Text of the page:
Summer pudding

The perfect thing for summer days when berries are abundant and you want something cool and very very beautiful.

Prep time: 5 mins
Cook time: 20 mins + 2-3 hrs cooling time
Servings: 4
Servings: 4


  • 10 slices of white bread, I used Hovis farmhouse white, you don’t want sourdough or anything non-squidgy like that as it won’t soak the juices up properly or be pliable. ‘Real bread’ is fine as long as it’s ‘squidgeable’!
  • 800g of mixed berries, I used raspberries, blueberries and blackberries. Red and black currants are also fab but I didn’t have any.
  • 3 tablespoons of white sugar
  • 2 tablespoons of water
  • 1 tablespoon of blackcurrant cordial


In a stainless steel pan heat the berries, water, cordial and sugar for a few minutes, until the berries start to release their bright juices. Summer pudding needs a bit of sharpness so don’t overdo the sugar, in fact I would add half then taste and see if you need the rest. On the other hand you may be sweet-toothed, so add a bit more, but you mustn’t overpower the sharpness of the fruit.

Cut the crusts off the bread (you could make breadcrumbs with them and freeze), then cut each slice in half apart from three. With those three cut them into circles that will fit into the dish as layers – you need a 1 litre pudding basin. Most summer puddings don’t have layers of bread actually inside the pudding, but I like it this way.

Now strain the fruit and keep the juice aside. Dip one of the circles into the juice and press it into the bottom of the dish. Then dip each square-edged slice into the juice and use to line the whole dish, overlapping each slice slightly, filling it any gaps and pressing them together to make a seal.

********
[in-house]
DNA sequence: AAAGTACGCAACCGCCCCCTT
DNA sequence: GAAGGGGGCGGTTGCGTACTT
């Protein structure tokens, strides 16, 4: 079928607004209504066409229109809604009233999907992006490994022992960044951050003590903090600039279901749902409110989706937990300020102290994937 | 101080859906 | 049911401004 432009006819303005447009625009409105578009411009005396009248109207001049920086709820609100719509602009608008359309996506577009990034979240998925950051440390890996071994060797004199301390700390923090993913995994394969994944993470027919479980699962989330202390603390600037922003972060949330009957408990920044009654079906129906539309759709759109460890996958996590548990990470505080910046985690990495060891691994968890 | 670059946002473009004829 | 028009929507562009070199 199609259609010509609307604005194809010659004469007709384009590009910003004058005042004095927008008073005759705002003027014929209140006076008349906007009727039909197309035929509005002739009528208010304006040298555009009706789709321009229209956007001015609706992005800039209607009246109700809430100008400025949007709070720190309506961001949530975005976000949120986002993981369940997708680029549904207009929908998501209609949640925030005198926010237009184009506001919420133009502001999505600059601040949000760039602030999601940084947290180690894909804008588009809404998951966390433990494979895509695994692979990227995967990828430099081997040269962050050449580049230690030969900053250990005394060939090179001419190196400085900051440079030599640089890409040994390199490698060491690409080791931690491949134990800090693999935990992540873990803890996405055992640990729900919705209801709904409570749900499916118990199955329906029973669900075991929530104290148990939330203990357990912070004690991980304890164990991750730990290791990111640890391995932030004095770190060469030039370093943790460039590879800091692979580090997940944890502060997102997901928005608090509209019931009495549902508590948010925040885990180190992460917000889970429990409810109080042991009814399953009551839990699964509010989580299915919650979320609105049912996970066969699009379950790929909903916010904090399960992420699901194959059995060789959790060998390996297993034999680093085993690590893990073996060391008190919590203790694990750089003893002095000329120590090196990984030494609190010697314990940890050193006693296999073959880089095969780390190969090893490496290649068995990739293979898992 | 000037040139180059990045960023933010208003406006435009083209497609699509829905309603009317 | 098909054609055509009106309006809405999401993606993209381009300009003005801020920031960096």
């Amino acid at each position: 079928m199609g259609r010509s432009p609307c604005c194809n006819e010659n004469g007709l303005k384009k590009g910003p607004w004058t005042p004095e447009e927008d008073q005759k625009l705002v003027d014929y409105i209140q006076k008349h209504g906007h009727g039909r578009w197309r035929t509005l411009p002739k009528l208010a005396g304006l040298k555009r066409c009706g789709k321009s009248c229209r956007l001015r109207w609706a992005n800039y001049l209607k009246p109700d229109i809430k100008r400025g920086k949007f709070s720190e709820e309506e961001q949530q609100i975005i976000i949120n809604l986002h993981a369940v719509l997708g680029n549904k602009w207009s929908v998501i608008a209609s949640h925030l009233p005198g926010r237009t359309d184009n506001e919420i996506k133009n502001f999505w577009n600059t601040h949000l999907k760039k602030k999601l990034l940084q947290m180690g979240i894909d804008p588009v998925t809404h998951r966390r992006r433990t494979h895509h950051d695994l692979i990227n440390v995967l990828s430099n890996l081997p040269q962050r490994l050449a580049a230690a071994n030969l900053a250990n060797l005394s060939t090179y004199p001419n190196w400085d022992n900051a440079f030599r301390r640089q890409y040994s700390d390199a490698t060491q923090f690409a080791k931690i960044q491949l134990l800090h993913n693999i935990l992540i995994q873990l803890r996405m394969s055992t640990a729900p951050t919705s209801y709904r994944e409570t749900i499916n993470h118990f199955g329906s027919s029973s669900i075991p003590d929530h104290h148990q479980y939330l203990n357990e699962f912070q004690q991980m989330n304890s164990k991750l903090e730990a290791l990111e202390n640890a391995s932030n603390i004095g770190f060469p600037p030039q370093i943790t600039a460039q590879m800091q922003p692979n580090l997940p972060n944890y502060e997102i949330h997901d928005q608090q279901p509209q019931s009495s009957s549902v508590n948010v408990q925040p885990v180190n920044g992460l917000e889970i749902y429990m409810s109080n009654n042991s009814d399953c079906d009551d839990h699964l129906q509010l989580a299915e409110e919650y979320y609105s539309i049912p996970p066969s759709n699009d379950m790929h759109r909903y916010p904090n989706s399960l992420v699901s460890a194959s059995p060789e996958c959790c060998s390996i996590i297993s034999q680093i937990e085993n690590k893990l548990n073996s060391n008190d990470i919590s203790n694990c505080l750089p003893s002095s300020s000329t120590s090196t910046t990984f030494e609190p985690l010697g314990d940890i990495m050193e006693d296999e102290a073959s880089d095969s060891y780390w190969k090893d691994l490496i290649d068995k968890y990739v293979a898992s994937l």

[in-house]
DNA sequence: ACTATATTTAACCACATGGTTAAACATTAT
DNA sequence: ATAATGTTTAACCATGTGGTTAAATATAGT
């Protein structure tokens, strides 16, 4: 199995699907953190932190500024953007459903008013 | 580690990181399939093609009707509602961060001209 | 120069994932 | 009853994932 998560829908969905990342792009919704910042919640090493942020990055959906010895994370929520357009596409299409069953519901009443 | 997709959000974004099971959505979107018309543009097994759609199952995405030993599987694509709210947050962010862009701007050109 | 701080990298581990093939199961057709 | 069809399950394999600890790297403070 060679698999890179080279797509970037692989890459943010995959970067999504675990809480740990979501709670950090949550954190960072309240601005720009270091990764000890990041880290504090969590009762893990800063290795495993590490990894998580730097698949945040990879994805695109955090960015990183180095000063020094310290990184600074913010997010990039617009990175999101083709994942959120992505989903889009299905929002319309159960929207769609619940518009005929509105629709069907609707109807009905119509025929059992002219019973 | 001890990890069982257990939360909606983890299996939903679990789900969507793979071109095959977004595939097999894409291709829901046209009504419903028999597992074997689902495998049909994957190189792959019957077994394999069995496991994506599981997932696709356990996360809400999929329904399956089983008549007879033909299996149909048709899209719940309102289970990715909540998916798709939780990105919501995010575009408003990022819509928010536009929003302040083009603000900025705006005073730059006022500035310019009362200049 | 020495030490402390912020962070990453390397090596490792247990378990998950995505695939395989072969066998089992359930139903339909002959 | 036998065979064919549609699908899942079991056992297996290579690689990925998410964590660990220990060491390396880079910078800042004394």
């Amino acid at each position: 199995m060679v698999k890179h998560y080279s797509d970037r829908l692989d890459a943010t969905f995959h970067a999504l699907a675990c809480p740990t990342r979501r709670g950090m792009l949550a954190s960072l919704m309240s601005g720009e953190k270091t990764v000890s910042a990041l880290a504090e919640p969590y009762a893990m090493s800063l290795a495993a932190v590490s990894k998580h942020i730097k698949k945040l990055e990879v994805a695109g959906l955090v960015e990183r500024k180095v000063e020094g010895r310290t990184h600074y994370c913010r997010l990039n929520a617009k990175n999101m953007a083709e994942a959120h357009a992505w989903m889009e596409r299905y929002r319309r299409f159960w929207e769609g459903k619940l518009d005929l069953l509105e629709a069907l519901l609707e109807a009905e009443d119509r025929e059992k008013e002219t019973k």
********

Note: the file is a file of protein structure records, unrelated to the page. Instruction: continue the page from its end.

Now tip in some of the fruit then add a disc of bread and do the same til all fruit and bread is layered up, finishing with a bread top.

Pour over any remaining juice.

Now squash it all down using a saucer or anything quite flat that will sit on top of the bowl and just inside the rim, you’ll need to place it in a tray first to catch any stray juice. Put something heavy’ish on top of the saucer to squash it down

Put it in the fridge for a few hours or overnight. It can also be frozen.

To serve, gently and carefully run a palette knife around the sides to looosen, without tearing, then put a plate on top and tip the whole thing upside down to turn out.

Serve with double cream.

Nutrition Info


Berries are not only wonderful and versatile gems of sweetness, they also provide us with a myriad of nutrients, helping to maintain a well-rounded diet and good health. They’re packed to the brim with flavonoids for fighting inflammation and cell damage. They’re also a great source of fibre, but only when eaten as the whole fruit; juicing fruit breaks the fibre down before your body has the joy of doing so. Fibre gives your good gut microbes their favourite food and helps them to proliferate and spread their magic right through your system all the way from brain to toes. They also provide vitamin C for healthy skin and connective tissue as well as immunity.

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Henry James

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